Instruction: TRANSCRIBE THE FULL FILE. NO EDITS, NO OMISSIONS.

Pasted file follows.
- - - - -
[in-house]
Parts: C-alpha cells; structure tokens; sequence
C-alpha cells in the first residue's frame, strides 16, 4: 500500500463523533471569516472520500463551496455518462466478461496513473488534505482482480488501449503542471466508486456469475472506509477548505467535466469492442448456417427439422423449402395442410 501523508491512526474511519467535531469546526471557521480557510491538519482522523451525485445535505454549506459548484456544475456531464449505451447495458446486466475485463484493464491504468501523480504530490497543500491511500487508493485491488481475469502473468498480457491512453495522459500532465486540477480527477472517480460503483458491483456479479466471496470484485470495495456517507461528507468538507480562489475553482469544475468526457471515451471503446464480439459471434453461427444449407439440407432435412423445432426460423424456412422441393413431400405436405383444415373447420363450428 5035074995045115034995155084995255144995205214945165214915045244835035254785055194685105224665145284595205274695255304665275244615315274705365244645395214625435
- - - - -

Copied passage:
[in-house]
Parts: C-alpha cells; structure tokens; sequence
C-alpha cells in the first residue's frame, strides 16, 4: 500500500463523533471569516472520500463551496455518462466478461496513473488534505482482480488501449503542471466508486456469475472506509477548505467535466469492442448456417427439422423449402395442410 501523508491512526474511519467535531469546526471557521480557510491538519482522523451525485445535505454549506459548484456544475456531464449505451447495458446486466475485463484493464491504468501523480504530490497543500491511500487508493485491488481475469502473468498480457491512453495522459500532465486540477480527477472517480460503483458491483456479479466471496470484485470495495456517507461528507468538507480562489475553482469544475468526457471515451471503446464480439459471434453461427444449407439440407432435412423445432426460423424456412422441393413431400405436405383444415373447420363450428 5035074995045115034995155084995255144995205214945165214915045244835035254785055194685105224665145284595205274695255304665275244615315274705365244645395214625435